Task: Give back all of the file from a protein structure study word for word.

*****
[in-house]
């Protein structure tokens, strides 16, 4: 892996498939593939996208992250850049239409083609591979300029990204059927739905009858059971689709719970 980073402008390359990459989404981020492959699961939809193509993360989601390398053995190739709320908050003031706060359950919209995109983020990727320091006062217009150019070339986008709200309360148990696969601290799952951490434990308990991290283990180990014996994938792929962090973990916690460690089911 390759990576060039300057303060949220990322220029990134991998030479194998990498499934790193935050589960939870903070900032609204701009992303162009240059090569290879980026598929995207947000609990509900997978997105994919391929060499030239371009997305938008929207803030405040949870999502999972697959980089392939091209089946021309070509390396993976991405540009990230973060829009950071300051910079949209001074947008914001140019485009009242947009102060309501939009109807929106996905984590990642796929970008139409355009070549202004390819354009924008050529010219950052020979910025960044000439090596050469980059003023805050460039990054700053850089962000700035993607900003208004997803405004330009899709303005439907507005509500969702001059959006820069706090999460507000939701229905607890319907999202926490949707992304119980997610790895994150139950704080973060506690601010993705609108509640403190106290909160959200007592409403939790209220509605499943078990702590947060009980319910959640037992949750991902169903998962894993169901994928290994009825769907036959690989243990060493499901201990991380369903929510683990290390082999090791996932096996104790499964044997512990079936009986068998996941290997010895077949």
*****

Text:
[in-house]
């Protein structure tokens, strides 16, 4: 892996498939593939996208992250850049239409083609591979300029990204059927739905009858059971689709719970 980073402008390359990459989404981020492959699961939809193509993360989601390398053995190739709320908050003031706060359950919209995109983020990727320091006062217009150019070339986008709200309360148990696969601290799952951490434990308990991290283990180990014996994938792929962090973990916690460690089911 390759990576060039300057303060949220990322220029990134991998030479194998990498499934790193935050589960939870903070900032609204701009992303162009240059090569290879980026598929995207947000609990509900997978997105994919391929060499030239371009997305938008929207803030405040949870999502999972697959980089392939091209089946021309070509390396993976991405540009990230973060829009950071300051910079949209001074947008914001140019485009009242947009102060309501939009109807929106996905984590990642796929970008139409355009070549202004390819354009924008050529010219950052020979910025960044000439090596050469980059003023805050460039990054700053850089962000700035993607900003208004997803405004330009899709303005439907507005509500969702001059959006820069706090999460507000939701229905607890319907999202926490949707992304119980997610790895994150139950704080973060506690601010993705609108509640403190106290909160959200007592409403939790209220509605499943078990702590947060009980319910959640037992949750991902169903998962894993169901994928290994009825769907036959690989243990060493499901201990991380369903929510683990290390082999090791996932096996104790499964044997512990079936009986068998996941290997010895077949």